On arrival, check into the hotel and then begin a local sightseeing tour. First, walk to the Textile Museum and browse through an invaluable collection of antique textile artefacts and beautiful handwoven Bhutanese textiles. These items are an integral part of Bhutan's cultural heritage and are unique for their diversity and sophistication. The museum is also home to the pearl robe from Tsamdrak Goenpa, crowns of Bhutan’s Kings, dresses and other accessories worn by the Royal Family, personal bedding of His Holiness Zhabdrung Jigme Dorji and the first version of the Raven Crown.
Afterwards, visit the National Library, which has an extensive collection of ancient Dzongkha and Tibetan scripts. Apart from the silk cloth printing and wrappings kept on the second floor, the library also has traditional wood blocks used for printing books and prayer flags. Afterwards, peek into the way of life of Bhutanese villages and rural households by exploring the National Folk Heritage Museum. The building is a restored 3-storey traditional rammed mud and timber house that resembles the average rural household in the Wang area during the mid-19th century.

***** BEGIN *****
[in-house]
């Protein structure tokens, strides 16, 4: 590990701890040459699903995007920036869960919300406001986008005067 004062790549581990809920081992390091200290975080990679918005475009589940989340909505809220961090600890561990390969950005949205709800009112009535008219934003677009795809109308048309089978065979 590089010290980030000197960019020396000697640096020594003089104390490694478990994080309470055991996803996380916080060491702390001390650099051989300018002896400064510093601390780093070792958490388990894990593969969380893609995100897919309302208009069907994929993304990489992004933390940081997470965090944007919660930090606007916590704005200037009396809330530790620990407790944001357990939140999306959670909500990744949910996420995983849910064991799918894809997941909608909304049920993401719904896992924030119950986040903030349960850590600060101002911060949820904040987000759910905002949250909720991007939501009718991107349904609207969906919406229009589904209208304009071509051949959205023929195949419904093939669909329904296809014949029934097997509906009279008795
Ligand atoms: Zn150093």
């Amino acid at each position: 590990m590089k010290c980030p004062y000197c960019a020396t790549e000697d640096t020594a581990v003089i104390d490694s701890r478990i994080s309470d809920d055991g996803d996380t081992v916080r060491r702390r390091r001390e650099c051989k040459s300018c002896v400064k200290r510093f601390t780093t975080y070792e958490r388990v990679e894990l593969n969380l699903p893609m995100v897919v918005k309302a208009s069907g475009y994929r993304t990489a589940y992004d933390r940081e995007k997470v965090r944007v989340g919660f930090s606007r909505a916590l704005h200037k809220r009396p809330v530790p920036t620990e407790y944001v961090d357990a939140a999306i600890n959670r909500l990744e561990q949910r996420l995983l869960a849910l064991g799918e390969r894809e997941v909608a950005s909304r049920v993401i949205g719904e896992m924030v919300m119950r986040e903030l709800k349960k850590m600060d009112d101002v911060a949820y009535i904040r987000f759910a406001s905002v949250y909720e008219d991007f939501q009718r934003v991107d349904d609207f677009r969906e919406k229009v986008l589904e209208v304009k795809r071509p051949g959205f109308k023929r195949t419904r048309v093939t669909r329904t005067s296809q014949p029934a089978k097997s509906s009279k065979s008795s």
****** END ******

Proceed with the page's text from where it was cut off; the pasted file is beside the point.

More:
The tour continues to the Takin Preserve, home to the national animal, a rare bovid mammal that only lives in Bhutan. Then, drive to the BBS Tower for an aerial view of Thimphu Valley and to fly prayer flags for peace, serenity and luck. In the evening, visit the 13th-century Tashichho Dzong, which houses His Majesty’s Throne Room and is the summer home to the Monastic Body.
After breakfast, visit Bhutan Post. Located at the heart of Thimphu, it is renowned for its extensive varieties of exotic stamps made out of metal, silk and three-dimensional images. Many significant events of the world are recorded and made into stamps in Bhutan. Next, travel through the spiralling mountain road through the Dochula Mountain Pass toward Punakha Valley. On a clear day, Dochula offers stunning views of the snowcapped Himalayan range. With powerful binoculars, you can view Jejekangphu Gang, Zongophu Gang (Table Mountain) and Gangkhar Puensum. Then, visit Druk Wangyel Chorten, a new landmark for travellers as you cross the first mountain pass within the country.